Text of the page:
What Could Democrats Get in Return for President Trump’s Dumb Wall?

A thought experiment.

An excavator removes a fence, which will be replace by a section of the U.S.-Mexico border wall at Sunland Park, U.S. opposite the Mexican border city of Ciudad Juarez, Mexico, August 26, 2016.
An excavator removes a fence to be replaced along the U.S.-Mexico border at Sunland Park, New Mexico, opposite the Mexican border city of Ciudad Juarez, Mexico, on Aug. 26.

Jose Luis Gonzalez/Reuters

Donald Trump is the wall, and the wall is Donald Trump. It is the organizing principle of his campaign, his monument to victory. He speaks of it as if it were the God of the Old Testament, true and righteous altogether. It is to be an “impenetrable, physical, tall, powerful, beautiful Southern border wall,” as Trump put it Wednesday night in his speech, the first plank of what at this moment he is calling his immigration plan. It is the lodestar of his campaign. Whatever softening he undergoes from now until Election Day, his base won’t care so long as he doesn’t waver on the wall. “We’re getting a wall,” Ann Coulter said last week, when Trump appeared to be waffling. “We’re definitely getting a wall. That’s the one thing we know about a Trump presidency.” If Trump becomes president, his top priority will be the wall. He has to get it. He will do anything.

For the Democrats, the wall is what you might call an opportunity.

The wall is not a good idea. Its potential effect on desert ecosystems is troubling. Much of the Southern border is a vital river. Billions of dollars in daily commerce is conducted along the border. How is all of this negotiated? The wall in some measure would need to be penetrable and porous. And then there’s the complete inefficacy of the wall. It certainly wouldn’t do anything about visa overstays. The requisite sensor technology to detect subterranean tunnels isn’t there yet. Since Mexico is not going to pay for the wall, either directly or indirectly, the cost of construction and maintenance would be some tens of billions of dollars.

But there are worse things to waste money on than mostly ineffectual federal construction projects that pay out sweet, sweet Davis-Bacon wages. If—if!—the environmental and commercial problems with the construction of a wall can be mitigated reasonably enough, Democrats would be holding an ace. Other central demands from a more conventional Republican candidate might include Democratic nonstarters like massive tax cuts for the wealthy, repeals of the Affordable Care Act or Dodd-Frank, or the Ryanization of Medicare and Social Security. Trump would just want a construction project, a physical bulwark, along the Southern border. Well … sure?

Publicly, at least, Democrats would need to be not sure. They would need to go on, as they’ve been doing, about how a wall is inconceivable. And then Sen. Chuck Schumer could just let the offers roll in as Trump tries to secure the cornerstone of his campaign against either Senate Democratic majority obstruction or Senate Democratic minority filibuster. The good(?) thing about Trump is that he has no ideological principles, would make offers to Democratic leaders straight over the head of House Speaker Paul Ryan, and then would whip in line Republicans who wouldn’t want to embarrass their new president on his first major legislative effort.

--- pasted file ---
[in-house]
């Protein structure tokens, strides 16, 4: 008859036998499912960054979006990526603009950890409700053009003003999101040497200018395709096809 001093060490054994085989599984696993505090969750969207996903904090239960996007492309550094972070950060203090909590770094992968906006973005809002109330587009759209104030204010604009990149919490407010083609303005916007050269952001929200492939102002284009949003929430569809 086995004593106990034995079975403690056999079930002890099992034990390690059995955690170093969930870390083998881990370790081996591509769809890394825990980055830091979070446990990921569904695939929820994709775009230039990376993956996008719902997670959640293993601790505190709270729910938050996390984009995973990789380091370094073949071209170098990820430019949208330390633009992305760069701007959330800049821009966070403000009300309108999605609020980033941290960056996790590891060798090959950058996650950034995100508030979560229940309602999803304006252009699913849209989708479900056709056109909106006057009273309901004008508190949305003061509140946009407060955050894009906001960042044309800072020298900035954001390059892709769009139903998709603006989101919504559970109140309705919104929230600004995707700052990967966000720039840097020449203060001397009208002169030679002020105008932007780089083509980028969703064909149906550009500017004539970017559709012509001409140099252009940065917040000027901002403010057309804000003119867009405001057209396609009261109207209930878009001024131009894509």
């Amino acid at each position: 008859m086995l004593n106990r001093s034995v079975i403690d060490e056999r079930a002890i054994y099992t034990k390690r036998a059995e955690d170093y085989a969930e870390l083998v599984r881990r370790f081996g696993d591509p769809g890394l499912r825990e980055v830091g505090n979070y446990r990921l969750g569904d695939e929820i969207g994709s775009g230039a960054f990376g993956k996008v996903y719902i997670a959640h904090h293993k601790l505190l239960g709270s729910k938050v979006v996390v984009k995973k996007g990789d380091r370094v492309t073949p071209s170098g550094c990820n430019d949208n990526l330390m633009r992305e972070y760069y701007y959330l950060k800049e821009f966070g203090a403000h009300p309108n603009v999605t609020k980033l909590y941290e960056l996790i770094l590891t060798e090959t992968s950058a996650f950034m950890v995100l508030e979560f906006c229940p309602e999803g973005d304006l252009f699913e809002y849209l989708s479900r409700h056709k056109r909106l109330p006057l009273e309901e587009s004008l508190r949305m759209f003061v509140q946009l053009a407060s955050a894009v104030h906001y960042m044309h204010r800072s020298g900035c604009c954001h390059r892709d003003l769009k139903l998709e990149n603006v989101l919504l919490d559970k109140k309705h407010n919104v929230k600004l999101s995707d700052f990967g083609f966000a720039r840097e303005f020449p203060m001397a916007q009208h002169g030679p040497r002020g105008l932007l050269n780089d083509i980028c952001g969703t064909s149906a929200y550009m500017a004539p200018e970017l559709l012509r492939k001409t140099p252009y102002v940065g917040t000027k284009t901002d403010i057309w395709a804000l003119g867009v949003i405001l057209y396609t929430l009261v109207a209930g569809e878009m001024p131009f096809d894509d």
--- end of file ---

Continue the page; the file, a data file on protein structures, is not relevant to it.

So what’s the right vehicle?

Trump is open to a mammoth infrastructure spending bill paid on borrowed money, which would make for sensible logrolling: Republicans get the wall in exchange for Democrats getting basically all of their infrastructure priorities. Or Democrats could go off-topic: the wall, in exchange for a public health insurance option or some other package of Affordable Care Act tweaks, an expansion of Social Security benefits, paid leave—you pick.

The most obvious option, though, would be to trade the wall for other immigration-related provisions.

Trump would say he wants a wall. Democrats would ask for a path to citizenship for noncriminal undocumented immigrants. Trump would then ask for triggers on the path to citizenship pending certification of border security, which would also have to include a doubling of Border Patrol agents. Democrats then ask whether the “wall” needs to be a wall and can’t instead just be double-sided fencing. Trump agrees and asks for the funding to complete the already-authorized 700 miles of fencing, plus maybe a few hundred miles more, along with at least some ceremonial, symbolic portion of actual wall-wall on which could be emblazoned Trump’s name. Democrats ask in return for an expedited citizenship process for DREAMers, and Trump pushes for full expansion of a nationwide E-Verify system. While they’re doing this, they figure, they might as well throw in fixes to legal immigration and various broken visa programs, with input taken from both big business and labor groups.

And then both Democratic leaders and the Trump administration would sell to their respective bases the Border Security, Economic Opportunity, and Immigration Modernization Act of 2013—er, 2017—but this time with one mile of impenetrable, physical, tall, powerful, beautiful wall, and the most terrific gold trimming you’ve ever seen.

Read more Slate coverage of the 2016 campaign.